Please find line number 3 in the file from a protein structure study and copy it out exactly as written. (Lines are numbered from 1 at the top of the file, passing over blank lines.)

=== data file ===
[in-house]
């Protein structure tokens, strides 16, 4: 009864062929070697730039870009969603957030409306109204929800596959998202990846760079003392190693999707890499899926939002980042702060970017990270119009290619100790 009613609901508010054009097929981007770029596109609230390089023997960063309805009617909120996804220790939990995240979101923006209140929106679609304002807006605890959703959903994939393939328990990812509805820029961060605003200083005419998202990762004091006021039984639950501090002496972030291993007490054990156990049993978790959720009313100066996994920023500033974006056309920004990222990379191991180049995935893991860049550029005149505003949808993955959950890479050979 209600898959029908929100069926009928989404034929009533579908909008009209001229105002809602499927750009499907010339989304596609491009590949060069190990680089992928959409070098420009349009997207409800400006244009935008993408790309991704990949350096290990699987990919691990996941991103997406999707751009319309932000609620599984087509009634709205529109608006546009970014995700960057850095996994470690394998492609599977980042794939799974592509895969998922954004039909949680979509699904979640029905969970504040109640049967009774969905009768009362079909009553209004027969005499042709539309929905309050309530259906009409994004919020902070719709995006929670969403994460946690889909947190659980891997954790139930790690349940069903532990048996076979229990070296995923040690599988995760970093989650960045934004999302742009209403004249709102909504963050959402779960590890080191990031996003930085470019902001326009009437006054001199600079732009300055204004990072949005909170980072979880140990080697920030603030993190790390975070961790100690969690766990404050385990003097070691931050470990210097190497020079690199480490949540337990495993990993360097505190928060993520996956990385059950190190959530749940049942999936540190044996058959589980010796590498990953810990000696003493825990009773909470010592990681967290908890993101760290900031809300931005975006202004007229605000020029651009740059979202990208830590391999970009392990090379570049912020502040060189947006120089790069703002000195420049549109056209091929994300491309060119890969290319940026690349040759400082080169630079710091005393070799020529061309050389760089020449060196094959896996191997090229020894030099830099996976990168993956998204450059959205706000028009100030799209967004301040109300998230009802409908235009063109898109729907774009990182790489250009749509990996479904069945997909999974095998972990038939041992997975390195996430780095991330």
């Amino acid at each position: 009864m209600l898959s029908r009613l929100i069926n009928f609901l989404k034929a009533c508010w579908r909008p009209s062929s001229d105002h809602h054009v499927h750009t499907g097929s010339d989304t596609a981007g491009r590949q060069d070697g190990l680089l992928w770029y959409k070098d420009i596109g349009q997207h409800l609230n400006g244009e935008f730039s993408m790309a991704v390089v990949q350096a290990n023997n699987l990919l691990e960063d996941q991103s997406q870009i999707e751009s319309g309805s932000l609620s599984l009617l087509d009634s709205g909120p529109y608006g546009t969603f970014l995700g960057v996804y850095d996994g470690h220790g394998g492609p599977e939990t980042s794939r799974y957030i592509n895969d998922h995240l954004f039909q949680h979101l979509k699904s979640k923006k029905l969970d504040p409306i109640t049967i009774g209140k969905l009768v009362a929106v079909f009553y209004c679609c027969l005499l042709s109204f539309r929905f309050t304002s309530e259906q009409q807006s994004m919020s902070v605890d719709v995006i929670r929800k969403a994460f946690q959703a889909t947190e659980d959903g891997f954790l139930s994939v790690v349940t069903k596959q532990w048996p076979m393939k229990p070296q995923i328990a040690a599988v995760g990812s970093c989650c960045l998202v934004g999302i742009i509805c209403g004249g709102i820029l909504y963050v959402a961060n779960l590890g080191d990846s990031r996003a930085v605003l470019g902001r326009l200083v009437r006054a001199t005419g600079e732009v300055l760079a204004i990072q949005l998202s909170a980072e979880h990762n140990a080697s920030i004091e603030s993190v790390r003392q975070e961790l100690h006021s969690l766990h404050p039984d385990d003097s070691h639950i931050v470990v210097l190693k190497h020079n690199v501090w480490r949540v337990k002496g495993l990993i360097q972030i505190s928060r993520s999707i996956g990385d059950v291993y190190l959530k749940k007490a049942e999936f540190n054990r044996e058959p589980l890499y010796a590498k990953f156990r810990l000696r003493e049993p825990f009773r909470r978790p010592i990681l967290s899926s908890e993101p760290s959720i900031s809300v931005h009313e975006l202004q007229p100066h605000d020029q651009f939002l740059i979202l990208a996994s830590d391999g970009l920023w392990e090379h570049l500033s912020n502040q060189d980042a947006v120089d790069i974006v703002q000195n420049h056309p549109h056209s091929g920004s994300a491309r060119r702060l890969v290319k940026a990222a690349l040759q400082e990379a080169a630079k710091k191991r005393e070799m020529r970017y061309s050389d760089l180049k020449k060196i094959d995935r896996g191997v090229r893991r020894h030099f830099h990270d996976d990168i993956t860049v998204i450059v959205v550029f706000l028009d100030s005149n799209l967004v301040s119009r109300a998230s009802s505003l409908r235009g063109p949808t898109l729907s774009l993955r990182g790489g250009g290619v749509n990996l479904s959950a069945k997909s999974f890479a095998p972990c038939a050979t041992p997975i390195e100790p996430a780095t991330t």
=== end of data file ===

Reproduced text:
């Amino acid at each position: 009864m209600l898959s029908r009613l929100i069926n009928f609901l989404k034929a009533c508010w579908r909008p009209s062929s001229d105002h809602h054009v499927h750009t499907g097929s010339d989304t596609a981007g491009r590949q060069d070697g190990l680089l992928w770029y959409k070098d420009i596109g349009q997207h409800l609230n400006g244009e935008f730039s993408m790309a991704v390089v990949q350096a290990n023997n699987l990919l691990e960063d996941q991103s997406q870009i999707e751009s319309g309805s932000l609620s599984l009617l087509d009634s709205g909120p529109y608006g546009t969603f970014l995700g960057v996804y850095d996994g470690h220790g394998g492609p599977e939990t980042s794939r799974y957030i592509n895969d998922h995240l954004f039909q949680h979101l979509k699904s979640k923006k029905l969970d504040p409306i109640t049967i009774g209140k969905l009768v009362a929106v079909f009553y209004c679609c027969l005499l042709s109204f539309r929905f309050t304002s309530e259906q009409q807006s994004m919020s902070v605890d719709v995006i929670r929800k969403a994460f946690q959703a889909t947190e659980d959903g891997f954790l139930s994939v790690v349940t069903k596959q532990w048996p076979m393939k229990p070296q995923i328990a040690a599988v995760g990812s970093c989650c960045l998202v934004g999302i742009i509805c209403g004249g709102i820029l909504y963050v959402a961060n779960l590890g080191d990846s990031r996003a930085v605003l470019g902001r326009l200083v009437r006054a001199t005419g600079e732009v300055l760079a204004i990072q949005l998202s909170a980072e979880h990762n140990a080697s920030i004091e603030s993190v790390r003392q975070e961790l100690h006021s969690l766990h404050p039984d385990d003097s070691h639950i931050v470990v210097l190693k190497h020079n690199v501090w480490r949540v337990k002496g495993l990993i360097q972030i505190s928060r993520s999707i996956g990385d059950v291993y190190l959530k749940k007490a049942e999936f540190n054990r044996e058959p589980l890499y010796a590498k990953f156990r810990l000696r003493e049993p825990f009773r909470r978790p010592i990681l967290s899926s908890e993101p760290s959720i900031s809300v931005h009313e975006l202004q007229p100066h605000d020029q651009f939002l740059i979202l990208a996994s830590d391999g970009l920023w392990e090379h570049l500033s912020n502040q060189d980042a947006v120089d790069i974006v703002q000195n420049h056309p549109h056209s091929g920004s994300a491309r060119r702060l890969v290319k940026a990222a690349l040759q400082e990379a080169a630079k710091k191991r005393e070799m020529r970017y061309s050389d760089l180049k020449k060196i094959d995935r896996g191997v090229r893991r020894h030099f830099h990270d996976d990168i993956t860049v998204i450059v959205v550029f706000l028009d100030s005149n799209l967004v301040s119009r109300a998230s009802s505003l409908r235009g063109p949808t898109l729907s774009l993955r990182g790489g250009g290619v749509n990996l479904s959950a069945k997909s999974f890479a095998p972990c038939a050979t041992p997975i390195e100790p996430a780095t991330t």